Monday, May 4, 2015

Can a Better Battery Save the Planet?

Tesla announces low-cost batteries for homes
The electric car company Tesla has announced its entry into the energy market, unveiling a suite of low-cost solar batteries for homes, businesses and utilities, “the missing piece”, it said, in the transition to a sustainable energy world.

The batteries, which will retail at $3,500 in the US, were launched on Thursday at a Tesla facility in California by the company’s ambitious founder, Elon Musk, who heralded the technology as “a fundamental transformation [in] how energy is delivered across the earth”.

Wall-mounted, with a sleek design, the lithium-ion batteries are designed to capture and store up to 10kWh of energy from wind or solar panel. The reserves can be drawn on when sunlight is low, during grid outages, or at peak demand times, when electricity costs are highest.

The smallest “Powerwall” is 1.3m by 68cm, small enough to be hung inside a garage on or an outside wall. Up to eight batteries can be “stacked” in a home, Musk said, to applause from investors and journalists at the much-anticipated event.
This will truly revolutionize small scale renewable power for residential use. Solar and even wind energy can be saved for later use, especially for house off the grid, or at the fringes, where things aren't very reliable. At this point, a $3500 back up system would be of interest to me, as our power fails with some frequency, and a large battery back up would be simpler than a home size generator.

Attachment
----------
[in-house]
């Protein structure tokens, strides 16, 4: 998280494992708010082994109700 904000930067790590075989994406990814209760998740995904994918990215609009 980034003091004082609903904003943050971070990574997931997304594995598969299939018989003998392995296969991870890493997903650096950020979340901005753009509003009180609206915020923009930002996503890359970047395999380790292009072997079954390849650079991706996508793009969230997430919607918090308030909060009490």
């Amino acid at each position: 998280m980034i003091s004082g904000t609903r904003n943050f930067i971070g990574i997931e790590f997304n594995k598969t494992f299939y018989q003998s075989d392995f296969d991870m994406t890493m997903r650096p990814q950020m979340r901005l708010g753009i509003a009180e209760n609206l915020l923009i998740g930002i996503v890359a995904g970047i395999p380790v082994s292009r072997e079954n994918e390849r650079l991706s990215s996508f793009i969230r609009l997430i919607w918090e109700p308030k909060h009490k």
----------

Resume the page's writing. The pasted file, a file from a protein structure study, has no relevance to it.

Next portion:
However, it's not all cookies and cream. Li ion batteries have their own environmental cost:

Study: Lithium-Ion Batteries Can Impact Environment, Health Negatively
A new study shows that lithium-ion batteries for electric vehicles could have negative health and environmental impacts, and offers suggestions on how to improve this technology.
. . .
The researchers found that batteries using cathodes with nickel and cobalt and solvent-based electrode processing are the highest risks for negative health and environmental impacts. These impacts are a result of the production, processing and use of cobalt and nickel metal compounds. The environmental impacts include resource depletion, global warming, and ecological toxicity while the health impacts are poor respiratory, pulmonary and neurological effects.

To lessen such impacts, the study recommends cathode material substitution, recycling of metals from the batteries and solvent-less electrode processing.
Using these batteries on such a large scale will certainly add to the problems of mineral extraction (Ni mines are also known as Superfund sites), and the recycling of the batteries when they inevitably die.

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